The real secret sauce of a successful community newspaper is operating like it's community owned. It's not an arm's-length operation, as can be the case in a daily, but is in the trenches as active participants in our communities, a service club of sorts, really. I often tell our local politicians and community leaders that, like them, we are in the business of building stronger and healthier communities for everyone. We are fully integrated into the community, leaving no doubt in anyone's mind that we have the best interests of the community in mind. When done right, the newspaper earns credibility and respect among its readers and their support when we criticize leaders and institutions that we feel have let the community down.
What is the current picture for community newspapers? Print advertising revenues, far and away the largest source of revenue for Canada's community newspapers, are in decline. Digital advertising revenues tied to our news reporting remain insignificant simply because community newspaper websites and social media feeds do not generate the traffic required to cover the reporting costs. It's not even close today, and we don't think it will be in the foreseeable future.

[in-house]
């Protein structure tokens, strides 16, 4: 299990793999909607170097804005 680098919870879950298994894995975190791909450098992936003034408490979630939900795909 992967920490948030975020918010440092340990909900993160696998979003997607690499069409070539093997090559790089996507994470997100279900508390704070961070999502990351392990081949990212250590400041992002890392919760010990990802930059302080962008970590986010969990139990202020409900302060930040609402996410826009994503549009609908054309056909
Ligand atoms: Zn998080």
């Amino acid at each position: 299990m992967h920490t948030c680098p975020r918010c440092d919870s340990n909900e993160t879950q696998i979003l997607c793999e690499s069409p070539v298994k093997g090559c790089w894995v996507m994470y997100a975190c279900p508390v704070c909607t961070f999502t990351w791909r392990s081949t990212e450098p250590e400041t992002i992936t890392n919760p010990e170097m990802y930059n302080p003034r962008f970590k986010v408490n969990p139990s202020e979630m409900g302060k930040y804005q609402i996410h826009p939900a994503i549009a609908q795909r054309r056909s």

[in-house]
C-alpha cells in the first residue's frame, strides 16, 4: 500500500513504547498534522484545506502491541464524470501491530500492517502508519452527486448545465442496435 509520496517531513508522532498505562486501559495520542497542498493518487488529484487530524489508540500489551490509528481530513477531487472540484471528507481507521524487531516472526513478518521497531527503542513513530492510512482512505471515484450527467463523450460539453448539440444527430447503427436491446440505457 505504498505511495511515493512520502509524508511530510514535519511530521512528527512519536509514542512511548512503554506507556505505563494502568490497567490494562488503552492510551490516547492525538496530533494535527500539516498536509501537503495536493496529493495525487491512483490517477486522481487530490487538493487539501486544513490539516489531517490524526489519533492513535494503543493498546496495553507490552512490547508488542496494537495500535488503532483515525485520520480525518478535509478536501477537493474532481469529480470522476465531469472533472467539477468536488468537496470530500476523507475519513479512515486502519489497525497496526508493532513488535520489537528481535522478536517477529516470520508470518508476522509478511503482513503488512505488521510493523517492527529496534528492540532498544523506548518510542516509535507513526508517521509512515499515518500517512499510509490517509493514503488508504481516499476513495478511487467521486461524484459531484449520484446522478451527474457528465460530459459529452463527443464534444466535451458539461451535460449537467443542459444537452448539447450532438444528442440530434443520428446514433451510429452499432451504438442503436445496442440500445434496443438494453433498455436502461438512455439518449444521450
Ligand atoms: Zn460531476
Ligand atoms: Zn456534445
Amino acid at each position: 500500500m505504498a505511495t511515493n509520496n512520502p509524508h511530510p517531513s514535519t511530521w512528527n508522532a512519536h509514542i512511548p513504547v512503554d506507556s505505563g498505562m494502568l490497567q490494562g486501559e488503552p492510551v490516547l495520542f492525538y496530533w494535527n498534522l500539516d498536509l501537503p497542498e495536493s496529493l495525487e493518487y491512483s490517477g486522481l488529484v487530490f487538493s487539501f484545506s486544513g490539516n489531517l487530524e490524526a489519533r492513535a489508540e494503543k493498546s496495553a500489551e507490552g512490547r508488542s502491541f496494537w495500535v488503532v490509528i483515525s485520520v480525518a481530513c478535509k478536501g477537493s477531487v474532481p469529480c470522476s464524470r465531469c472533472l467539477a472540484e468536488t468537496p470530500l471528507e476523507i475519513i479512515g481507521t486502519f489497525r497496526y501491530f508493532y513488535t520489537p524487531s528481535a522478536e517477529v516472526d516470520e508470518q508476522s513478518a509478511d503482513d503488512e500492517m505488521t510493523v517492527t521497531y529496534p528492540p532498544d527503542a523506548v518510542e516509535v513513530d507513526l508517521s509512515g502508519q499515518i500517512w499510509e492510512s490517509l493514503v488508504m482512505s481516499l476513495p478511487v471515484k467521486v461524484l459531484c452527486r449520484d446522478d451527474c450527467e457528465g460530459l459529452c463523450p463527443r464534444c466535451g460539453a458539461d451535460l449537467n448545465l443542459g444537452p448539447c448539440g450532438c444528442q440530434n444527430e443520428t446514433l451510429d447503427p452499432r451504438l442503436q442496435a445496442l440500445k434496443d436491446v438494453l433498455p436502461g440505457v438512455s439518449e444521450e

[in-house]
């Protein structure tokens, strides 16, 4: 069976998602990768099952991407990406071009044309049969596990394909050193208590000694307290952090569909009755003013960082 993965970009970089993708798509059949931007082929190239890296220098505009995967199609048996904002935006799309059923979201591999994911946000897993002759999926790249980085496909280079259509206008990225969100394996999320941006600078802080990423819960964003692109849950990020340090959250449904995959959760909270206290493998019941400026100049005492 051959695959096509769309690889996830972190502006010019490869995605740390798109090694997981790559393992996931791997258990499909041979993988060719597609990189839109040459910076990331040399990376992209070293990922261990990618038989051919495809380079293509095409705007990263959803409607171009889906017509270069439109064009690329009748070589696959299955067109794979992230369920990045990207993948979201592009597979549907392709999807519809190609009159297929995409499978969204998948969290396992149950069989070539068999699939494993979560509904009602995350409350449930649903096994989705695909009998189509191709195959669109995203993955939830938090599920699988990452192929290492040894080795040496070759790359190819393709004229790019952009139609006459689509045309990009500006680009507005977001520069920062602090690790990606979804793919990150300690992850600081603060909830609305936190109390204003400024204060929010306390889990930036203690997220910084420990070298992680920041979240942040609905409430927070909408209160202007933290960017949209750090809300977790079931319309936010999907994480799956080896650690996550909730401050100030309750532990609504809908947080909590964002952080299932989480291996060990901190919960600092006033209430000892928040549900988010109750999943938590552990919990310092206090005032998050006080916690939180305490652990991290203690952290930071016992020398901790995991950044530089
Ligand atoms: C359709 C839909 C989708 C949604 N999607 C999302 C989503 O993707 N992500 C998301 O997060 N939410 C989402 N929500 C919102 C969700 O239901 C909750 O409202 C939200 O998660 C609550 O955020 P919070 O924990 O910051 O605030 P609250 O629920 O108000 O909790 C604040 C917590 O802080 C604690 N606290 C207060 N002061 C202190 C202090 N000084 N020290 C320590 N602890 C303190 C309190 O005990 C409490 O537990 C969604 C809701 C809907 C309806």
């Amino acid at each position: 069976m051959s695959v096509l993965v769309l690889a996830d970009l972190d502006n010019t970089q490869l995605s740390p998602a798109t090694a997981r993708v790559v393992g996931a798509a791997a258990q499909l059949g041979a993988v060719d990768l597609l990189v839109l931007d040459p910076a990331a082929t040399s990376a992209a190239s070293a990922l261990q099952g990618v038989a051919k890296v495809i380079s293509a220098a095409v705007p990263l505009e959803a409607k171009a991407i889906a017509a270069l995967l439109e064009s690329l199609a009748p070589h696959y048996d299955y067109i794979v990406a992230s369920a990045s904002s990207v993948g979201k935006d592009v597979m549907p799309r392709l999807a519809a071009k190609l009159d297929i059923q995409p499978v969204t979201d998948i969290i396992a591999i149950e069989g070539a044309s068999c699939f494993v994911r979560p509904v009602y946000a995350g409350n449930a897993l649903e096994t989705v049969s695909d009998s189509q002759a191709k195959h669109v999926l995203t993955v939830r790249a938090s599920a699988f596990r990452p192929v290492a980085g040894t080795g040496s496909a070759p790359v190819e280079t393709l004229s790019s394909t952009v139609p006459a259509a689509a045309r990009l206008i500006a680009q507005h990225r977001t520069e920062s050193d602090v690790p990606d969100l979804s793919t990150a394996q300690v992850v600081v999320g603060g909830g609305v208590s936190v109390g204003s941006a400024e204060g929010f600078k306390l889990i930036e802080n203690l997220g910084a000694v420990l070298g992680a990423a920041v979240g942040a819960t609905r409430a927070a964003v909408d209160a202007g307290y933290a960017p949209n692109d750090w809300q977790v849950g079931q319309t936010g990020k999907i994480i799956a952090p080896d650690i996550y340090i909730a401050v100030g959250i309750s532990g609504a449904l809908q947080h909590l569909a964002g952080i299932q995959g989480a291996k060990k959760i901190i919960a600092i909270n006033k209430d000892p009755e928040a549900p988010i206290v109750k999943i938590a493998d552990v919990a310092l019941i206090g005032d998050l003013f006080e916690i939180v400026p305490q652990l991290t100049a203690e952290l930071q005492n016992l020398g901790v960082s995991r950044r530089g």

There are opportunities in providing advertising services on non-print or digital platforms: social media, search, and geo-targeting, and community newspapers are pursuing them where they see benefits for their communities and their customers. It's still to be proven, however, whether a small market can generate sufficient digital profits to support local journalism, and I have to admit that the idea of operating a secondary business to support the news reporting functions of the primary business doesn't feel quite right.